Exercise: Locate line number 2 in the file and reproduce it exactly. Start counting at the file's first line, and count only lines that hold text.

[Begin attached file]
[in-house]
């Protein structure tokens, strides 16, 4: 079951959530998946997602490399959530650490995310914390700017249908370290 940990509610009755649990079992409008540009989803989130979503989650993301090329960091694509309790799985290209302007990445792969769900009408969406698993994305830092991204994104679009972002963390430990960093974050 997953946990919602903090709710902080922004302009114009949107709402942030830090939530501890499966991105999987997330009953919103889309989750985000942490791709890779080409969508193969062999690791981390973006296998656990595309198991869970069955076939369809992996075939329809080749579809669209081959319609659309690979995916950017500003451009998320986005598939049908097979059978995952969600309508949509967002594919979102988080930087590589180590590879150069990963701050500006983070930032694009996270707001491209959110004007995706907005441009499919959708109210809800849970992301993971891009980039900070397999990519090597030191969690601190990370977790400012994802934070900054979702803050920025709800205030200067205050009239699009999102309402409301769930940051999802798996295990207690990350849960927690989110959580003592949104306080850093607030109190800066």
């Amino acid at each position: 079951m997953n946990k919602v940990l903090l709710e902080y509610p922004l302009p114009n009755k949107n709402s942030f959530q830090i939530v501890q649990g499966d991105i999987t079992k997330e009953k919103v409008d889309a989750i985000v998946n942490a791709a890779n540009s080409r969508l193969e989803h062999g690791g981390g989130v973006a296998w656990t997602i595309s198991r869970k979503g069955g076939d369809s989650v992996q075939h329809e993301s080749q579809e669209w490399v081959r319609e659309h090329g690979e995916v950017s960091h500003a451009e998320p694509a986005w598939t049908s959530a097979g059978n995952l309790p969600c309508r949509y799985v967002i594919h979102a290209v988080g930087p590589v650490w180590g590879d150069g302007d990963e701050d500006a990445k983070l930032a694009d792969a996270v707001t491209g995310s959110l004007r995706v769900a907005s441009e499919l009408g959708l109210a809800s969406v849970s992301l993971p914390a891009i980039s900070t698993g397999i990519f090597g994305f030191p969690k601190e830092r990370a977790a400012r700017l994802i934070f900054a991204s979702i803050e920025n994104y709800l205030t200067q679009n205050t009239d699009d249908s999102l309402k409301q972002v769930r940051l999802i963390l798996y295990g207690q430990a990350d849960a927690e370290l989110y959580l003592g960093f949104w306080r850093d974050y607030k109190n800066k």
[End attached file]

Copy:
């Protein structure tokens, strides 16, 4: 079951959530998946997602490399959530650490995310914390700017249908370290 940990509610009755649990079992409008540009989803989130979503989650993301090329960091694509309790799985290209302007990445792969769900009408969406698993994305830092991204994104679009972002963390430990960093974050 997953946990919602903090709710902080922004302009114009949107709402942030830090939530501890499966991105999987997330009953919103889309989750985000942490791709890779080409969508193969062999690791981390973006296998656990595309198991869970069955076939369809992996075939329809080749579809669209081959319609659309690979995916950017500003451009998320986005598939049908097979059978995952969600309508949509967002594919979102988080930087590589180590590879150069990963701050500006983070930032694009996270707001491209959110004007995706907005441009499919959708109210809800849970992301993971891009980039900070397999990519090597030191969690601190990370977790400012994802934070900054979702803050920025709800205030200067205050009239699009999102309402409301769930940051999802798996295990207690990350849960927690989110959580003592949104306080850093607030109190800066």